From 1130, the Italian island of Sicily was a kingdom. What most don’t know, it was a county before it became a kingdom. The island was conquered by the Normans in 1071, and Roger de Hauteville, a minor Norman noble became Count Roger I of Sicily. He married three times, and it was his third wife, Adelaide, that the Kings of Sicily were descended from. At this time, Sicily had a very diverse culture: Normans, Italians, Greeks, and Arabs all inhabited the island. The Kingdom of Sicily was not just limited to the island; it also included the southern tip of Italy.
Adelaide del Vasto was born around 1075. Her father was Manfred del Vasto, a younger brother of Boniface, Margrave of Savona, in Italy. She was from the Aleramici, one of Italy’s most powerful noble families at the time. The identity of her mother is unknown. Around 1090, at the age of fifteen, she married the much-older, twice widowed, Count Roger I of Sicily. Adelaide’s marriage was part of a complex set of alliances; her two sisters were betrothed to two of Roger’s sons. One of these sons, Jordan, was illegitimate. The other one, Godfrey, died before the marriage could take place. Adelaide’s brother, Henry, married one of Roger’s daughters from a previous marriage. Roger’s first two wives, Judith of Evreux, and Eremburga of Mortain were Normans, Adelaide being his first, and only Italian wife. By his first two wives, Roger had more than ten children, including a few sons.
While married to Roger, Adelaide had two sons, Simon and Roger. She possibly was the mother of one of Roger’s many daughters, but it’s uncertain which one. Her husband died in 1101, and Adelaide’s eight-year-old son, Simon, became the new count of Sicily. Because of his young age, Adelaide ruled as regent.
Adelaide’s early regency was not to be easy. She was faced with some rebellions from her vassals. She proved a capable ruler when she put them down with great severity. Even though she dealt with rebels harshly, Adelaide was to become a widely respected ruler. To keep her position secure, Adelaide needed to have powerful allies to keep down her enemies. For this, she began a tradition of appointing high administers, who would go on to dominate the Sicilian court for much of the twelfth century.
Unfortunately, Count Simon died at the age of 12 on 28 September 1105. Adelaide’s younger son, Roger, who was not yet 10 became the new count. He was known as Roger II of Sicily. Adelaide continued to be regent of Sicily. She seems to have been a popular regent throughout Sicily, a Greek-Arab charter from 1109 describes her as “the great female ruler” and “the protector of Christian faith.” Adelaide’s power, however, probably did not extend over the entire island. Her charters issued during her regency were mostly from northeastern Sicily, suggesting that her influence was limited to those areas. At the beginning of her regency, the main residence of the Sicilian court was on the mainland. During her regency, Adelaide herself decided to move to court to northeastern Sicily.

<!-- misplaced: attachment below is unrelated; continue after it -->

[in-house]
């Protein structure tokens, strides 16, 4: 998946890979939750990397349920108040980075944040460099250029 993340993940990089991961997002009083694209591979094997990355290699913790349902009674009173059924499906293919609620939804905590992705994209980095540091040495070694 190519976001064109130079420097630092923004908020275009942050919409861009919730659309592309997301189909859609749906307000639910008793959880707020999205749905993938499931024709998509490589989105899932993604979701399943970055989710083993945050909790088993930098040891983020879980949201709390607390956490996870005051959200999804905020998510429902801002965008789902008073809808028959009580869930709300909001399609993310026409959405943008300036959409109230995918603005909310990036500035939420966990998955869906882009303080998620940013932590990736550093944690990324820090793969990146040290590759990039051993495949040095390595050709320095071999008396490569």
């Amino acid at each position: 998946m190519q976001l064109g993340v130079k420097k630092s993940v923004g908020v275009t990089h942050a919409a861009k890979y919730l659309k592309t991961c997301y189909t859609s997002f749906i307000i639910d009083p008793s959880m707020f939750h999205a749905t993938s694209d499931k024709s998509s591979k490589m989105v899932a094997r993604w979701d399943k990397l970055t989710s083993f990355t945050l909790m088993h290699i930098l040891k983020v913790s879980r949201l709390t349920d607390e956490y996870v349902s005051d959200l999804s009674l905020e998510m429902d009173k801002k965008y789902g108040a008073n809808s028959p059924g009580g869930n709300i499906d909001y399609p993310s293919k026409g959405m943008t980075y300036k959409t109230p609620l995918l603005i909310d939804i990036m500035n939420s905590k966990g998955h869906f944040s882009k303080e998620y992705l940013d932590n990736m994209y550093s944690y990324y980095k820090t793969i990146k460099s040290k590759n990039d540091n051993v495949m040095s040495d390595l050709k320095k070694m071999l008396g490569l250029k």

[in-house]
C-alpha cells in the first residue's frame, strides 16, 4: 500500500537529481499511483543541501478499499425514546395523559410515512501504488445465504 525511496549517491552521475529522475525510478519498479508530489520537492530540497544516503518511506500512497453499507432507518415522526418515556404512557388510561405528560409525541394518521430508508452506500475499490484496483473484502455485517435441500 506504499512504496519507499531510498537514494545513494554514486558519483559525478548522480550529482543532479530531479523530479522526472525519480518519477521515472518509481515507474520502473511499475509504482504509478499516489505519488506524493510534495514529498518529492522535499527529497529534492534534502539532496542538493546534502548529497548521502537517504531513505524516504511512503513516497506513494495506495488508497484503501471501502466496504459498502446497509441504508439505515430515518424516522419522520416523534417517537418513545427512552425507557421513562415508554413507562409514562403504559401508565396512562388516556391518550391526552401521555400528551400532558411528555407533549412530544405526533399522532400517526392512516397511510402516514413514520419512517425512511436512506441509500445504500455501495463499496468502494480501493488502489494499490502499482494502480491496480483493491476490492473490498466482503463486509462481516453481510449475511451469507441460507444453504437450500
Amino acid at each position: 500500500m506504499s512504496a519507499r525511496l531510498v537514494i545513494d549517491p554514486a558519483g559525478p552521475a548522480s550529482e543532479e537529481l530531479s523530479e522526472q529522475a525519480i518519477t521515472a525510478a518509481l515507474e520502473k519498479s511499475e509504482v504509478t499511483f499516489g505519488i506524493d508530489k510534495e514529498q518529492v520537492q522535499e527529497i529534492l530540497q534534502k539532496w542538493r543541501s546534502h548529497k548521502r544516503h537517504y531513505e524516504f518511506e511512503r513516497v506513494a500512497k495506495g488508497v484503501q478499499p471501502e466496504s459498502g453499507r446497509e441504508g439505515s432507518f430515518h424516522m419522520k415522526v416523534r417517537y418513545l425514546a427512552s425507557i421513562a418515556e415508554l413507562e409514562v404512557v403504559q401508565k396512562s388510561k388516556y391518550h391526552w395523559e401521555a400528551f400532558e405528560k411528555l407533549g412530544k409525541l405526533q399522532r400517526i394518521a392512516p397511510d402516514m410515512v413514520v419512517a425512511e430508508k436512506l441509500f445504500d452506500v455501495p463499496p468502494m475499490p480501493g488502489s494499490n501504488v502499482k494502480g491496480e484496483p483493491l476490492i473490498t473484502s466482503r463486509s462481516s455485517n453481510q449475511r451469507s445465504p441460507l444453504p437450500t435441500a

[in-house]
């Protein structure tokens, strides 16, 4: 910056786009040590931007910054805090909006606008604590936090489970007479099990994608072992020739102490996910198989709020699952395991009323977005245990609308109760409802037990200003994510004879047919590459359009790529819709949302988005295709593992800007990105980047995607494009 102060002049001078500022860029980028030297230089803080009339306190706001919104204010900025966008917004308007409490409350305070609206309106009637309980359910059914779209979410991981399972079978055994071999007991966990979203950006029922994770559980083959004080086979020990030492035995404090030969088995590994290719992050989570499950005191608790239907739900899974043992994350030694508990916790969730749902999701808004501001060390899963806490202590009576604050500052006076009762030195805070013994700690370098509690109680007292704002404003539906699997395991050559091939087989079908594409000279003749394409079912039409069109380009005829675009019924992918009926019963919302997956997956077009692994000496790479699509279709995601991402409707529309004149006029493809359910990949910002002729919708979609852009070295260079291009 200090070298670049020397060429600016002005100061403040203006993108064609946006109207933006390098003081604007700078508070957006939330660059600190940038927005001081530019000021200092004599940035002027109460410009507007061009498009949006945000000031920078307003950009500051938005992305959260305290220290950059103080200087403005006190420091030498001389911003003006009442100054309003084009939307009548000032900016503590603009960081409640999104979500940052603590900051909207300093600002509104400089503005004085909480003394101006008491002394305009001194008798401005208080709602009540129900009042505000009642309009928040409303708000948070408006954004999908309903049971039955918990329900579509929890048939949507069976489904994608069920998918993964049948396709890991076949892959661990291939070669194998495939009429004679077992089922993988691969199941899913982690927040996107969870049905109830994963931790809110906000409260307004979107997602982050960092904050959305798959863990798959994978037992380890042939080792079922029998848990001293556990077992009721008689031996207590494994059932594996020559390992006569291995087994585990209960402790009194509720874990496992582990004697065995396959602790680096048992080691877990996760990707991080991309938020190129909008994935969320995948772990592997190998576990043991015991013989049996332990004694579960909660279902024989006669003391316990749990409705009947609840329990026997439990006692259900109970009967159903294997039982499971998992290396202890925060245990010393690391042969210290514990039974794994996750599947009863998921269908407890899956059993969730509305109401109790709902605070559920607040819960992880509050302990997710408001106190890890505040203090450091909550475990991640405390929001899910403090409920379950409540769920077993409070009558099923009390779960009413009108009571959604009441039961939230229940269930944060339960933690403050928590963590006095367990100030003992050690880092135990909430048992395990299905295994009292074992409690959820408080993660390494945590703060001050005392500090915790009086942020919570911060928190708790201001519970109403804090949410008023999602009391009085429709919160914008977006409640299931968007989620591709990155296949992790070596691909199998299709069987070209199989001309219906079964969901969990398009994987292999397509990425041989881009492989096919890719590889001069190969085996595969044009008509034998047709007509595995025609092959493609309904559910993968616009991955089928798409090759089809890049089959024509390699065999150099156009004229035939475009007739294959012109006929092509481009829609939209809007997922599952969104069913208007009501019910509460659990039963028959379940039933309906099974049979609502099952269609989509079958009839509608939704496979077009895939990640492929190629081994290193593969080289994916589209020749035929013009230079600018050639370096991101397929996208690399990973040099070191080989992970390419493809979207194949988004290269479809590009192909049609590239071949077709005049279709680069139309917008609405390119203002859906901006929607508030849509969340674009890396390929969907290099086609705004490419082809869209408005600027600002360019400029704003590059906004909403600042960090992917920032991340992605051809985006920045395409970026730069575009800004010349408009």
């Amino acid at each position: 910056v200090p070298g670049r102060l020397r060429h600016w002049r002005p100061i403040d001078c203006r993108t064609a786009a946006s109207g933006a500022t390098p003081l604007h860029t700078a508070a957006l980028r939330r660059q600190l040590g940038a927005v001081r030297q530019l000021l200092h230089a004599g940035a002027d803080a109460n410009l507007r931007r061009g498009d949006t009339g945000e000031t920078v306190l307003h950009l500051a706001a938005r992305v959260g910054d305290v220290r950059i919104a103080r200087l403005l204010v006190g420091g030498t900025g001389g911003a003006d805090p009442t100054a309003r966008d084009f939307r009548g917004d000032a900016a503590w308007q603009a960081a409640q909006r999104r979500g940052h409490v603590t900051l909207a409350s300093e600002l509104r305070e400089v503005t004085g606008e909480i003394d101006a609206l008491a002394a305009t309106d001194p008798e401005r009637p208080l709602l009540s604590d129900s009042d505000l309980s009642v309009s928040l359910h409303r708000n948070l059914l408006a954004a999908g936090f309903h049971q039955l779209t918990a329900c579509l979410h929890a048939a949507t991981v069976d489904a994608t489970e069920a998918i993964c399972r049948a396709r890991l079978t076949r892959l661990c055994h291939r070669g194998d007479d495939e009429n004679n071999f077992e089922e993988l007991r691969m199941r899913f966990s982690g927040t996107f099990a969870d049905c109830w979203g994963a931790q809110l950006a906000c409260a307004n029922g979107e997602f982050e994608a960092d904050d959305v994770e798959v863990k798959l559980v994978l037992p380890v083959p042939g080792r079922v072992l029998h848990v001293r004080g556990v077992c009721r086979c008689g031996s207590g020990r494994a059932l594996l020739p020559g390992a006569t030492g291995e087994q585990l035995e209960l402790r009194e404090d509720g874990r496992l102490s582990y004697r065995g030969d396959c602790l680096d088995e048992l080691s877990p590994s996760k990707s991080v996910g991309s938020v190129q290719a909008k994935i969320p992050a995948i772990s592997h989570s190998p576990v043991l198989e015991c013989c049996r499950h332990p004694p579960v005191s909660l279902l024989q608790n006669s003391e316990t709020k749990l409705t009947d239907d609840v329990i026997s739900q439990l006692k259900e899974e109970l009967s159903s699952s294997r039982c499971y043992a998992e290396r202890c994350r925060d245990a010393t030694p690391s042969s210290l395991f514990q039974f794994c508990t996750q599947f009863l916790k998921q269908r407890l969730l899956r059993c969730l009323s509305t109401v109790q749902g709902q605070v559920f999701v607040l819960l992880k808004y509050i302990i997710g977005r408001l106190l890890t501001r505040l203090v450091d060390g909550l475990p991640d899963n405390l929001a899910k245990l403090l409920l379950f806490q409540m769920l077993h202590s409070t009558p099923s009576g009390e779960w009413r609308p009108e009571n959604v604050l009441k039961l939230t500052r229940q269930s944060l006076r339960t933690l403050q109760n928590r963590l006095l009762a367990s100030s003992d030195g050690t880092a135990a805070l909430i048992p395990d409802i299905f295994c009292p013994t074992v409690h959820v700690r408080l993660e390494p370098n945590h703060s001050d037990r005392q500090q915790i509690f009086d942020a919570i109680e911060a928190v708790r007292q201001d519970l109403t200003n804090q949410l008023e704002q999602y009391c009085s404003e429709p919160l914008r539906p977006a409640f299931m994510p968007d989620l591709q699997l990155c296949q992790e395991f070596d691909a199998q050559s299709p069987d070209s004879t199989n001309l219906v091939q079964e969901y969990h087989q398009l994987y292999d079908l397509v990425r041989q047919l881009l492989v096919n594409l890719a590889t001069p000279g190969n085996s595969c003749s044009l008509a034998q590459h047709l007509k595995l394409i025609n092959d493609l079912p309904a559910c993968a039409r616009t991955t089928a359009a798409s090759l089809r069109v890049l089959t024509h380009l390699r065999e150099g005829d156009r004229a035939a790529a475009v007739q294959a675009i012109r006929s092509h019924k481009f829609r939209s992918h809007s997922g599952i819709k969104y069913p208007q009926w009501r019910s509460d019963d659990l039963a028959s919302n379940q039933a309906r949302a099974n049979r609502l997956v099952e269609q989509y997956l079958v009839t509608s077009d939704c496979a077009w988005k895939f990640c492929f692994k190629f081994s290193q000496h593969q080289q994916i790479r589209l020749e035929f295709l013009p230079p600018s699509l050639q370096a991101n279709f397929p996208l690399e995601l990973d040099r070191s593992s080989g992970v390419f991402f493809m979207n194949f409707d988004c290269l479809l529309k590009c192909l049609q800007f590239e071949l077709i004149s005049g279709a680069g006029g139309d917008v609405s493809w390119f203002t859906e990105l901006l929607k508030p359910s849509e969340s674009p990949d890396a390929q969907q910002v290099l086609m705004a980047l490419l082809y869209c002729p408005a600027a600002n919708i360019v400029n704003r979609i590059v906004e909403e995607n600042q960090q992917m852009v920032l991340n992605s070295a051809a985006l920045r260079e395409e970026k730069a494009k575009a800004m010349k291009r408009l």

Around June 1112, Roger, now 16, began his personal rule of Sicily. Adelaide still continued to play a central role in the governing of Sicily, for her signature was still on official documents after 1112. Around the time her regency expired, King Baldwin I of Jerusalem negotiated for Adelaide to marry him. Baldwin was the second king of Jerusalem, and although he had married twice before, he still had no children. His first wife, Godehilde de Tosny, died childless in 1097. His second wife, who was traditionally called “Arda”, was an Armenian noblewoman. Her and Baldwin separated in 1105 because of their lack of children, and that Baldwin did not consider her family connections important in Jerusalem.
Apparently, Baldwin wanted to marry Adelaide because of her wealth. Adelaide sailed to Jerusalem, and her and Baldwin were married in September 1113. Baldwin and the court of Sicily agreed if he was to die childless, Adelaide’s son, Roger would become King of Jerusalem. The marriage was met with some opposition, because Baldwin’s second wife was still alive, and some considered this marriage bigamous. In 1117, Baldwin’s advisers persuaded him to repudiate Adelaide, and she went back to Sicily in April 1117.
Baldwin died on 2 April 1118. Adelaide died in Sicily just two weeks later, on 16 April 1118, probably never hearing of her second husband’s death. Because of the annulment of the marriage, it was a cousin of Baldwin, not Roger, who became the new King of Jerusalem. The fact that Baldwin sent Adelaide back, greatly angered Roger, and for the rest of his life, he refused to aid the kingdom of Jerusalem and showed a strong hatred of it. Roger was crowned as the first king of Sicily in September 1130.
Birk, Joshua C.; Norman Kings of Sicily and the Rise of the Anti-Islamic Critique
Houben, Hubert; Roger II of Sicily: A Ruler Between East and West
Murray, Alan V.; The Crusader Kingdom of Jerusalem: A Dynastic History 1099-1125
Van Houts, Elisabeth; Anglo-Norman Studies XXXVIII